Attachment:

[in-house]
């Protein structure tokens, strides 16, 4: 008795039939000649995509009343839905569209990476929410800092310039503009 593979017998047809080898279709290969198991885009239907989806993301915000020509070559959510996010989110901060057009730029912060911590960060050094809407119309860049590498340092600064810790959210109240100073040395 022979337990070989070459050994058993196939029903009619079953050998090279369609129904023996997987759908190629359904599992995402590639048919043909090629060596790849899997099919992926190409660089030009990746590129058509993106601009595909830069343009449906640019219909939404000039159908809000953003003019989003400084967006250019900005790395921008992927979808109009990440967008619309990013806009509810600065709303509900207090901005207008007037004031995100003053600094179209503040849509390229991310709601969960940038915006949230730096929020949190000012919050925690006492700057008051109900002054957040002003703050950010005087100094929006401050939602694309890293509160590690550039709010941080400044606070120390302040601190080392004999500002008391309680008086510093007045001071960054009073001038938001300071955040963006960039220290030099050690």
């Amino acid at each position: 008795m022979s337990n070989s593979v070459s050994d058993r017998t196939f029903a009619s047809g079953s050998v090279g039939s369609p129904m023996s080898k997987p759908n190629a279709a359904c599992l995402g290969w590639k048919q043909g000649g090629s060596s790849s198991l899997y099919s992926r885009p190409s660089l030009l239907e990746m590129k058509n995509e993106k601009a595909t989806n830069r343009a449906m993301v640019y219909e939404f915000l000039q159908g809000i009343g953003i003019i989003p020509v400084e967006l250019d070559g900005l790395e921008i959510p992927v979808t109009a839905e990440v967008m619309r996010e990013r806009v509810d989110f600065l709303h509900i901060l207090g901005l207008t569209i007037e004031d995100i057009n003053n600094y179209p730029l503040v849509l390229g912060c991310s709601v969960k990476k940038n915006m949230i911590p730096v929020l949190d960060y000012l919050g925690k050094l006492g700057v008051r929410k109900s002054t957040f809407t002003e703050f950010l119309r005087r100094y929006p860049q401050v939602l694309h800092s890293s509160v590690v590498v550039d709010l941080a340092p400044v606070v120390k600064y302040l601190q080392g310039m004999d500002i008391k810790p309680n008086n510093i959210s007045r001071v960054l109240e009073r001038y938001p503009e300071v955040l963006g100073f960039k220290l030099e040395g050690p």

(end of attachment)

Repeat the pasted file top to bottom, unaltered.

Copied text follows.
[in-house]
């Protein structure tokens, strides 16, 4: 008795039939000649995509009343839905569209990476929410800092310039503009 593979017998047809080898279709290969198991885009239907989806993301915000020509070559959510996010989110901060057009730029912060911590960060050094809407119309860049590498340092600064810790959210109240100073040395 022979337990070989070459050994058993196939029903009619079953050998090279369609129904023996997987759908190629359904599992995402590639048919043909090629060596790849899997099919992926190409660089030009990746590129058509993106601009595909830069343009449906640019219909939404000039159908809000953003003019989003400084967006250019900005790395921008992927979808109009990440967008619309990013806009509810600065709303509900207090901005207008007037004031995100003053600094179209503040849509390229991310709601969960940038915006949230730096929020949190000012919050925690006492700057008051109900002054957040002003703050950010005087100094929006401050939602694309890293509160590690550039709010941080400044606070120390302040601190080392004999500002008391309680008086510093007045001071960054009073001038938001300071955040963006960039220290030099050690």
């Amino acid at each position: 008795m022979s337990n070989s593979v070459s050994d058993r017998t196939f029903a009619s047809g079953s050998v090279g039939s369609p129904m023996s080898k997987p759908n190629a279709a359904c599992l995402g290969w590639k048919q043909g000649g090629s060596s790849s198991l899997y099919s992926r885009p190409s660089l030009l239907e990746m590129k058509n995509e993106k601009a595909t989806n830069r343009a449906m993301v640019y219909e939404f915000l000039q159908g809000i009343g953003i003019i989003p020509v400084e967006l250019d070559g900005l790395e921008i959510p992927v979808t109009a839905e990440v967008m619309r996010e990013r806009v509810d989110f600065l709303h509900i901060l207090g901005l207008t569209i007037e004031d995100i057009n003053n600094y179209p730029l503040v849509l390229g912060c991310s709601v969960k990476k940038n915006m949230i911590p730096v929020l949190d960060y000012l919050g925690k050094l006492g700057v008051r929410k109900s002054t957040f809407t002003e703050f950010l119309r005087r100094y929006p860049q401050v939602l694309h800092s890293s509160v590690v590498v550039d709010l941080a340092p400044v606070v120390k600064y302040l601190q080392g310039m004999d500002i008391k810790p309680n008086n510093i959210s007045r001071v960054l109240e009073r001038y938001p503009e300071v955040l963006g100073f960039k220290l030099e040395g050690p």